4. External influences need reigning in
There has been much talk throughout the campaign about the role that external factors may have had in influencing the outcome of these elections. Some of the evidence is beyond reproach. The dissemination of a huge amount of fake news and disinformation on social media and other online platforms has been proven. While the influence this had on people’s voting intentions is less clear-cut, it is inconceivable that it has not played a role in swaying the views of at least some voters.
Evidence of Chinese financial backing for pro-Beijing candidates is also pretty clear-cut, according to Taiwan's Investigation Bureau and DPP legislators. Again, it is hard to prove that this had a direct outcome on results. Unlike in the United States, in Taiwan, there is no clear correlation between money spent and votes earned. But it is still likely to have had some impact. Further in-depth investigations will be needed to clarify if any laws have been broken and the punish those responsible. These investigations should be carried out by an independent body to avoid accusations of them being a political witch hunt.
But it is not just China which has been trying to subvert Taiwanese democracy. There is also evidence of the involvement and finance of U.S. Christian organisations supporting the anti-equal marriage referendum campaigns too. All such external involvement in Taiwanese democracy is unacceptable and the government needs to examine the events of this election carefully to ascertain what legislative or other steps need to be taken to minimize the influence of external factors in future elections.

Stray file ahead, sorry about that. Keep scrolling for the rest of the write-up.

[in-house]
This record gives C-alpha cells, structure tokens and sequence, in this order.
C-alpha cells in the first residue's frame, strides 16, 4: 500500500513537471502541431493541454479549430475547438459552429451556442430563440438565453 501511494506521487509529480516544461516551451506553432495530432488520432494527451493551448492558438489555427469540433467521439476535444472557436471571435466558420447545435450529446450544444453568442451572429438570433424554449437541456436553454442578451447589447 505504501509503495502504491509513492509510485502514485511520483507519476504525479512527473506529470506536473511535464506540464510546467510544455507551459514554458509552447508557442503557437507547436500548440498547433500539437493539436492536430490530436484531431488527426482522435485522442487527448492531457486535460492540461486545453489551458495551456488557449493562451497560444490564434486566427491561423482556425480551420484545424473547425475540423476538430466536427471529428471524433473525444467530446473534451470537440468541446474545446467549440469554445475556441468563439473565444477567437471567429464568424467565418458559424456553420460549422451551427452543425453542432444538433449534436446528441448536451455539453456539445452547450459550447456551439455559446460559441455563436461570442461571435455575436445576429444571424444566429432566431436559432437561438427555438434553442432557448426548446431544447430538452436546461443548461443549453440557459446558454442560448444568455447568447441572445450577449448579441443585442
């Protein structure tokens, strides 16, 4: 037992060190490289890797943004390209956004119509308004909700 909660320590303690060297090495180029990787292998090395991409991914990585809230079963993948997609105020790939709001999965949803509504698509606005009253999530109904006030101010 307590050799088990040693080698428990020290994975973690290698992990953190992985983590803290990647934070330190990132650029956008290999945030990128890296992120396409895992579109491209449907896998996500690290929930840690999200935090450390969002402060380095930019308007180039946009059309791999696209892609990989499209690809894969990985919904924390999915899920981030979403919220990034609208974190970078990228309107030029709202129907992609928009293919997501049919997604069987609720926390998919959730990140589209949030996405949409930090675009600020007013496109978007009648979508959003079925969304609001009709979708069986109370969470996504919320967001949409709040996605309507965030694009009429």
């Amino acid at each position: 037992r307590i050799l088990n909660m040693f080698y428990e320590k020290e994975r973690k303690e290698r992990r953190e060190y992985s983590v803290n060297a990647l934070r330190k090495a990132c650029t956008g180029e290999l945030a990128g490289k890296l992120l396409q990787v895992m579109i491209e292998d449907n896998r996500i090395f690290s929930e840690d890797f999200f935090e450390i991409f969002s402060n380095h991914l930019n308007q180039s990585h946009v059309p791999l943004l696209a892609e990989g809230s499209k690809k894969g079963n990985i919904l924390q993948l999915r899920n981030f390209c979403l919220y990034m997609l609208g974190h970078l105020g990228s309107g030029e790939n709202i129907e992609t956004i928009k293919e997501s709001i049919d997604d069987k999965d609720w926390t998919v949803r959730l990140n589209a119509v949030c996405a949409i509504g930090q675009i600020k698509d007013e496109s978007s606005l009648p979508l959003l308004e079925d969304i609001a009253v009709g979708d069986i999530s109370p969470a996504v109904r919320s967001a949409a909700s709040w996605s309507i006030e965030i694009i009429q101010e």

5. Democracy is still thriving in Taiwan
Emotions ran high throughout the election campaign and especially on results night. For some, there was elation. For others, despair.
Regardless of your political opinions, however, if there is one real winner from these elections, it is the democratic process itself. There may have been efforts from China and elsewhere to undermine Taiwanese democracy, but anyone who visited a polling station on Saturday cannot fail to have been taken by the commitment of the Taiwanese people to their hard-earned right to vote.
People lined up to cast their ballot, often for many hours, in the heat and the humidity. At the polling station I visited in Kaohsiung, one woman collapsed and an ambulance was called. She was treated for, I think, heat exhaustion, but refused to go to the hospital until she had voted. That determination to have her say speaks volumes.
People may bemoan the partisan nature of Taiwanese politics. They complain about the influence of fake news and Chinese money. They condemn candidates for their policies, or their lack of policies. They make accusations of corruption and the arrogance of the political elite. But they still treasure their right to vote. And that commitment to democracy bodes well for the future of Taiwan, regardless of the political twists and turns ahead.
Editor: Nick Aspinwall (@Nick1Aspinwall)